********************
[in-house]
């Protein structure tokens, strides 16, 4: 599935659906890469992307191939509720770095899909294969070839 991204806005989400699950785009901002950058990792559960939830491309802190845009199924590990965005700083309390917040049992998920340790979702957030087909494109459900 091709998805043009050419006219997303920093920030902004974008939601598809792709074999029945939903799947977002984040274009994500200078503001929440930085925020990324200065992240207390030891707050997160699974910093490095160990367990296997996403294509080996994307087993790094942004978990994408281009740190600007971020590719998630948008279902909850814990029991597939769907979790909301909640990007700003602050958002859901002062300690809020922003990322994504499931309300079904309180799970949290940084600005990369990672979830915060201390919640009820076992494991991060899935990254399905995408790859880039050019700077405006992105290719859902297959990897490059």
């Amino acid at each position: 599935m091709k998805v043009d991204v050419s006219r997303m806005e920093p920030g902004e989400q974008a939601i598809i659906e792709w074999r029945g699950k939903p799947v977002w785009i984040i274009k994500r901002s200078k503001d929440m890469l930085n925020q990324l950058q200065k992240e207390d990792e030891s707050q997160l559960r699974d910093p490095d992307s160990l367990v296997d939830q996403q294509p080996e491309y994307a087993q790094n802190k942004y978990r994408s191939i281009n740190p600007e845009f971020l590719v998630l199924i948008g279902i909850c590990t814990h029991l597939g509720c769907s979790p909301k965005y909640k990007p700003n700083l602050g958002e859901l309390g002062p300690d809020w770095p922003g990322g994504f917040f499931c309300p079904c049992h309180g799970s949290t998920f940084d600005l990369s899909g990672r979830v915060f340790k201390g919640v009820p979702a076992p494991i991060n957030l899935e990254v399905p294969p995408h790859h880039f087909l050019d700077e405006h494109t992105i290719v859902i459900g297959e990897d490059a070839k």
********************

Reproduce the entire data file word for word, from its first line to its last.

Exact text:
[in-house]
């Protein structure tokens, strides 16, 4: 599935659906890469992307191939509720770095899909294969070839 991204806005989400699950785009901002950058990792559960939830491309802190845009199924590990965005700083309390917040049992998920340790979702957030087909494109459900 091709998805043009050419006219997303920093920030902004974008939601598809792709074999029945939903799947977002984040274009994500200078503001929440930085925020990324200065992240207390030891707050997160699974910093490095160990367990296997996403294509080996994307087993790094942004978990994408281009740190600007971020590719998630948008279902909850814990029991597939769907979790909301909640990007700003602050958002859901002062300690809020922003990322994504499931309300079904309180799970949290940084600005990369990672979830915060201390919640009820076992494991991060899935990254399905995408790859880039050019700077405006992105290719859902297959990897490059």
């Amino acid at each position: 599935m091709k998805v043009d991204v050419s006219r997303m806005e920093p920030g902004e989400q974008a939601i598809i659906e792709w074999r029945g699950k939903p799947v977002w785009i984040i274009k994500r901002s200078k503001d929440m890469l930085n925020q990324l950058q200065k992240e207390d990792e030891s707050q997160l559960r699974d910093p490095d992307s160990l367990v296997d939830q996403q294509p080996e491309y994307a087993q790094n802190k942004y978990r994408s191939i281009n740190p600007e845009f971020l590719v998630l199924i948008g279902i909850c590990t814990h029991l597939g509720c769907s979790p909301k965005y909640k990007p700003n700083l602050g958002e859901l309390g002062p300690d809020w770095p922003g990322g994504f917040f499931c309300p079904c049992h309180g799970s949290t998920f940084d600005l990369s899909g990672r979830v915060f340790k201390g919640v009820p979702a076992p494991i991060n957030l899935e990254v399905p294969p995408h790859h880039f087909l050019d700077e405006h494109t992105i290719v859902i459900g297959e990897d490059a070839k």